The de Young Open In March 2020, in response to the COVID-19 pandemic, director CEO Thomas Campbell announced that the de Young Museum would host an open-call exhibition for “all Bay Area artists.” Alta magazine called it “an exhibition of immense scale, inherent complexity, and straightforward generosity.”[22] The response to The de Young Open went well beyond the few hundred submissions curators expected. Instead, some 6,000 artists sent in 11,500 works. 877 works were selected and although the museum did not act as an intermediary, all of the works were available for sale.[23] In 2023, the de Young announced that the de Young Open would become a triennial. “The works included in the exhibition will be selected by an anonymous jury of Bay Area artists and curators. Jurors review submissions exclusively from digital files without any identifying information about the artist. Inclusion in the exhibition is decided on merit alone…Artworks chosen for this year’s de Young Open will be displayed from floor-to-ceiling, “salon-style,” in the museum's Herbst Exhibition Galleries from Sept. 30, 2023, to Jan. 21, 2024.”[9]

Archives of American Art

Since 1991, the American Art Department has housed a set of the Smithsonian Institution’s Archives of American Art microfilm collection. In conjunction with the Bothin Library and department research files, the American Art Study Center is the most important research center for American art on the West Coast.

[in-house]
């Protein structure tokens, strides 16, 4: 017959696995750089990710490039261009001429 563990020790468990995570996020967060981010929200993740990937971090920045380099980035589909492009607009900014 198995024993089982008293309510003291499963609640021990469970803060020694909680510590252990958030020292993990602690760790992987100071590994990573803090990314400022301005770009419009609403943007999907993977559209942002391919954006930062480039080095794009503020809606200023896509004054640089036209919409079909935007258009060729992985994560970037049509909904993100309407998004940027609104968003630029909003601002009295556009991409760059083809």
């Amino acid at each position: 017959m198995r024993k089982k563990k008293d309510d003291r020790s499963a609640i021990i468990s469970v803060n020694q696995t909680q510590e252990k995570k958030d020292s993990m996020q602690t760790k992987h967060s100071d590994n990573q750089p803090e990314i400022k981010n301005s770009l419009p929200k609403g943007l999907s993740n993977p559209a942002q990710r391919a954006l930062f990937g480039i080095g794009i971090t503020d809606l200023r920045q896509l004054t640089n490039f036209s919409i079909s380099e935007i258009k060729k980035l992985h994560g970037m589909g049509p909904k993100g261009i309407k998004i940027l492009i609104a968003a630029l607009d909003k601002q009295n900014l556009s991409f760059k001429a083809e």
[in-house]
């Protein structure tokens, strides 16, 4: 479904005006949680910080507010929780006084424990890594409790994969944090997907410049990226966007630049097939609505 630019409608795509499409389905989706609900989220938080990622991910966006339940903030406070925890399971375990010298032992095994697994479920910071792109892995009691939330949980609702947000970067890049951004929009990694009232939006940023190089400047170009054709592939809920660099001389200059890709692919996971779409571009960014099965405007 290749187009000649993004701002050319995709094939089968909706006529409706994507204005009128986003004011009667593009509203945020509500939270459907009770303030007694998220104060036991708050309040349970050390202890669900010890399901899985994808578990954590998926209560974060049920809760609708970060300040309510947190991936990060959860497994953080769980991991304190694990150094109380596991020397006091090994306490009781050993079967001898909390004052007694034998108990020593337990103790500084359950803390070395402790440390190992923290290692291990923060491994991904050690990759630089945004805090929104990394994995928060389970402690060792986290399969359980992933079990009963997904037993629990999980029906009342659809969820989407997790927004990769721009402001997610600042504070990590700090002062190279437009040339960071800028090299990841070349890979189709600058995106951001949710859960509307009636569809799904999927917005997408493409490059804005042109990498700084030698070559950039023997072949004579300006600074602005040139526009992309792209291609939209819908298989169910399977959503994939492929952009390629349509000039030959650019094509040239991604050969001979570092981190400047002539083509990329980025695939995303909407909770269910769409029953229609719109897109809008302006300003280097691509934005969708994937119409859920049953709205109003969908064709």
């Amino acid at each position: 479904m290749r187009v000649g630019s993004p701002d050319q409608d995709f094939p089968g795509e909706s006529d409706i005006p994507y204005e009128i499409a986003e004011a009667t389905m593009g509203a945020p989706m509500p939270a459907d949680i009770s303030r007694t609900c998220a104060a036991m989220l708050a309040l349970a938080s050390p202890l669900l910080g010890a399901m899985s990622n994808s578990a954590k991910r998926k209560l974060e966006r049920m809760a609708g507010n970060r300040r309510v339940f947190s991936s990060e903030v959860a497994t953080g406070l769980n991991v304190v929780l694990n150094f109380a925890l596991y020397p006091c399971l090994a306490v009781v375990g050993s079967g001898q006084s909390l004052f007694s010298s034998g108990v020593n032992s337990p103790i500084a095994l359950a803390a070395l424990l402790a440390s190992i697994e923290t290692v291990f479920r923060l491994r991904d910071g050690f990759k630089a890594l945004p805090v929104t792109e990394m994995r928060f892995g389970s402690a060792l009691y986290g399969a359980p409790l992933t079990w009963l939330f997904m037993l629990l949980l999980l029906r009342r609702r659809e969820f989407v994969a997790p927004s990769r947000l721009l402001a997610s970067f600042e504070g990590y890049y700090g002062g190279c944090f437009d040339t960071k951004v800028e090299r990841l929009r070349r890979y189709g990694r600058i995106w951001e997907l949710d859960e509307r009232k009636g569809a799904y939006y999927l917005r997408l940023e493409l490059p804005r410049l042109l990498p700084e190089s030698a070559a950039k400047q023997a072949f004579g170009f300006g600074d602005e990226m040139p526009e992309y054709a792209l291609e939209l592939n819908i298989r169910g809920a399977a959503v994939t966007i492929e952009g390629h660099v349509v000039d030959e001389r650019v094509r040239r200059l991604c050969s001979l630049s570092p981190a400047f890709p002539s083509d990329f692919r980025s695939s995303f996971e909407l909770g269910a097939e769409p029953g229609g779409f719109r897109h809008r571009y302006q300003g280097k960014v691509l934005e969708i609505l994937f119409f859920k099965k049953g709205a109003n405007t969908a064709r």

International contemporary[edit]

In 1988, the Fine Arts Museums made a commitment to collect international contemporary art. In addition to works in traditional media, this commitment has expanded the museums’ holdings of works in new or multiple media––including installation and conceptual works, video and other time-based media, and photography and other lens-based media––to more accurately reflect contemporary art practice.

Contemporary acquisitions include Wall of Light Horizon (2005), by Sean Scully and signature sculptures by Zhan Wang and Cornelia Parker. The strength of the collection lies in artists associated with California, including Piotr Abraszewski, Christopher Brown, Squeak Carnwath, Jim Christensen, Robert Colescott, Hung Liu, Bruce Nauman, Rachel Neubauer, Ed Ruscha and Masami Teraoka.